Appellant was convicted in a bench trial of trafficking in cocaine and appeals from the entry of judgment on the conviction.
At a hearing on appellant's motion to suppress, Kennesaw Detective Dave Ratner testified that at approximately 10:00 p.m. on the evening of appellant's arrest, he received a telephone call from a Marietta narcotics detective informing him that a female in the detective's custody on a drug charge had just made a phone call to appellant and that appellant, identified as a white male, would soon leave his Kennesaw residence at 2006 Smith Drive driving a dark pick-up truck en route to a Marietta destination to deliver cocaine to the informant driving a dark pick-up truck. At 10:15, Ratner arrived at the residence and saw a dark pick-up truck in the driveway. Approximately 25 minutes later, a white male, later identified as appellant, got into the truck and drove in the direction of Marietta. Ratner followed the vehicle for a short while and with the assistance of another officer pulled appellant over to the side of the road. Appellant and Ratner exited their vehicles, and as Ratner approached appellant, appellant suddenly reached into the truck. Appellant was then ordered to move away from the truck. Ratner informed appellant that he was a police officer and that he had reason to believe that appellant was carrying cocaine. Ratner testified that appellant then dropped his head and admitted that cocaine was under the front passenger seat. Ratner discovered a brown medicine bottle under the front passenger seat containing a white powder which the crime lab later identified as cocaine.
1. Appellant enumerates as error the denial of his motion to Suppress cocaine discovered in a warrantless search of his truck. Appellant contends that no evidence was offered to show the basis of the informant's knowledge other than the phone call, that her reliability was not established, and that there was insufficient verification by Ratner of the informant's information. " 'The sufficiency of information obtained from an informant is not to be judged by any rigid test. Generally, probable cause is determined by the "totality of the circumstances" surrounding (1) the basis of the informant's knowledge and (2) the informant's veracity or reliability. Illinois v. Gates, 462 U. S. 213 (103 SC 2317, 76 LE2d 527) (1983).' " Rucker v. State, 199 Ga. App. 854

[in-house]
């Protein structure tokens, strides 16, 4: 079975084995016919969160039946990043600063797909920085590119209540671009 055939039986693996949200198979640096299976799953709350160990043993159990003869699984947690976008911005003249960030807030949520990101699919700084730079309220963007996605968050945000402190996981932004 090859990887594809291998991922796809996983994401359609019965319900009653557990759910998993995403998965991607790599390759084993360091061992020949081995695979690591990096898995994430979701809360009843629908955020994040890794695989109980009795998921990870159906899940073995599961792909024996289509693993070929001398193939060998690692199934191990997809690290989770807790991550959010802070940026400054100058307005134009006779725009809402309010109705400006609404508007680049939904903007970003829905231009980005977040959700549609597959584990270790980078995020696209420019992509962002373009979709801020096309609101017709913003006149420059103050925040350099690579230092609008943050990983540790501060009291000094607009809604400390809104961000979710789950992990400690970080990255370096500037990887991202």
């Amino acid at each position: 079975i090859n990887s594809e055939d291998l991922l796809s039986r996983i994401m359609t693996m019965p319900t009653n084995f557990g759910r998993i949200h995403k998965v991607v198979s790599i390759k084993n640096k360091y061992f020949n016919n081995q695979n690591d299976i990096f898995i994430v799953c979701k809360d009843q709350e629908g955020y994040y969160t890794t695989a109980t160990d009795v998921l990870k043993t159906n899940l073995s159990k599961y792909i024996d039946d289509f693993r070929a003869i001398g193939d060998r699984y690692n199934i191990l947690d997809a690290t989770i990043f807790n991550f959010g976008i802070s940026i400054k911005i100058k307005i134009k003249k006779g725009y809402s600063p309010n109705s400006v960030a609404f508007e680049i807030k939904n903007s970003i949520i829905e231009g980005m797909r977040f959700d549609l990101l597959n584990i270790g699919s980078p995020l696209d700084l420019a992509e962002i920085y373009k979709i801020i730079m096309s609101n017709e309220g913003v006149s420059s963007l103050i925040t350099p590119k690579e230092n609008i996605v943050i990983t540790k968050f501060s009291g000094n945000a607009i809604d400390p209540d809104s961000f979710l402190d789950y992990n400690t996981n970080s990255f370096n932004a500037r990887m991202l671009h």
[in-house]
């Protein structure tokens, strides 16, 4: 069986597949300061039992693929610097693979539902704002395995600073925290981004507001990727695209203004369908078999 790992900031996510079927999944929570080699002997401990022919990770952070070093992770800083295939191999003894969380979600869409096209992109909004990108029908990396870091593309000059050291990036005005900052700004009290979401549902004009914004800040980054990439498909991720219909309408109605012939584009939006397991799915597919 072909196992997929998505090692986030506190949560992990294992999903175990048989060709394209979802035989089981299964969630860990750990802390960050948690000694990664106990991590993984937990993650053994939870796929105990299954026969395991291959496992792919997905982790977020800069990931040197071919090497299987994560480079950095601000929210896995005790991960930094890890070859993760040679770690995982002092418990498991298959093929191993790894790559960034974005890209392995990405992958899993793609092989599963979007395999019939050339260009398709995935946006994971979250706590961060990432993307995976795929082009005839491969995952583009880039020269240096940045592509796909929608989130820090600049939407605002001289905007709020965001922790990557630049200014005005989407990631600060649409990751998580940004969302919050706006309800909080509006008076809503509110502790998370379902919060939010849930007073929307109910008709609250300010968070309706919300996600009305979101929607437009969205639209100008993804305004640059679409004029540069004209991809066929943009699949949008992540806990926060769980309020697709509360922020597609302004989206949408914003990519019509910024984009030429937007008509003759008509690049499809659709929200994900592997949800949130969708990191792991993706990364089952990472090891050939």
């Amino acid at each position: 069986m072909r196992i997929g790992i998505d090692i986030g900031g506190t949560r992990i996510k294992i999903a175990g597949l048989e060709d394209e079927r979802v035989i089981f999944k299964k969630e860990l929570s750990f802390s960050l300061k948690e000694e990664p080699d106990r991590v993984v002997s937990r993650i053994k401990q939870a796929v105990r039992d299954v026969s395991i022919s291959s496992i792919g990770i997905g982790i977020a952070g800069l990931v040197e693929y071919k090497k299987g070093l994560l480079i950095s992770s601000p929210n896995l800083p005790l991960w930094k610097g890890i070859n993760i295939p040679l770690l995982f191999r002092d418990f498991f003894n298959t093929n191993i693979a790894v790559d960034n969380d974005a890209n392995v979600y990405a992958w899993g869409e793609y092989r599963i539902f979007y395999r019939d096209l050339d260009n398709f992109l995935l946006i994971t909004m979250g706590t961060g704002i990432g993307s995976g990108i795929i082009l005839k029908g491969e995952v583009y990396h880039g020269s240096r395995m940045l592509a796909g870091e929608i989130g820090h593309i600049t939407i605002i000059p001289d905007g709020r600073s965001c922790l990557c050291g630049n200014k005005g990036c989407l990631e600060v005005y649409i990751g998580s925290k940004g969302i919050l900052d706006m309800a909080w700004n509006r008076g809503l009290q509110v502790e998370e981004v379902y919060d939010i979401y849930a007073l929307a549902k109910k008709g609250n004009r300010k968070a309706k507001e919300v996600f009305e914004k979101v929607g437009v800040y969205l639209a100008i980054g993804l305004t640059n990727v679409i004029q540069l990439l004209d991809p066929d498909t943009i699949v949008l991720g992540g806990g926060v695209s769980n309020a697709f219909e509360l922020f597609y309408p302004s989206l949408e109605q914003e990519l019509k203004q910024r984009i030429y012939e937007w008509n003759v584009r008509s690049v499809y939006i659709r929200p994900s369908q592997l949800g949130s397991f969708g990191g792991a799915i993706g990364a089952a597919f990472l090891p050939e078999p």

, 855 (406 SE2d 277
) (1991). We agree with appellant that the evidence before the court in the suppression hearing did not satisfy the "totality of the circumstances" test in demonstrating probable cause for the warrantless search of the truck. Details were meager regarding the basis of the informant's knowledge, and Ratner testified that he had received information from the narcotics detective in the past but had no information regarding the informant's reliability. However, while Ratner may not initially have had probable cause to perform a warrantless search of the truck, Ratner's personal observations and "[t]he tip provided [Ratner] with sufficient articulable facts to make an investigatory stop of [appellant]." Id. at 856; Salter v. State, 198 Ga. App. 242 (1) (401 SE2d 541) (1990)
. Thereafter, when appellant admitted having cocaine in the truck, "[t]he subsequent arrest and search were proper because they were made only after reason for the arrest arose during the legal investigative stop. [Cits.]" Anthony v. State, 197 Ga. App. 297
, 298 (1) (398 SE2d 580
) (1990). Accordingly, the trial court did not err in denying appellant's motion to suppress.
We disagree. Appellant's argument would enable persons to escape prosecution for trafficking by dividing cocaine into smaller quantities and storing the smaller quantities in different locations. "[E]ither actual or constructive possession would suffice to establish the element of possession necessary to support a conviction of trafficking. . . . [Cits.]" Williams v. State, 199 Ga. App. 566
, 570 (4) (405 SE2d 716
) (1991). Despite the fact that the quantities were discovered in two different locations, immediately prior to his arrest, appellant had "direct physical control" over the cocaine in the truck and was therefore in actual possession of it. Shropshire v. State, 201 Ga. App. 421
, 422 (411 SE2d 339
) (1991). At the same time, he "knowingly [had] both the power and intention . . . to exercise dominion or control over the [cocaine discovered in his jacket pocket]" (Id. at 422) and was thus in constructive possession of the latter quantity. In our view, this constitutes sufficient evidence of possession to support the charge of trafficking in cocaine, and the trial court did not err in denying appellant's motion to dismiss the indictment.
Thomas J. Charron, District Attorney, Russell J. Parker, Debra H. Bernes, Nancy I. Jordan, Assistant District Attorneys, for appellee.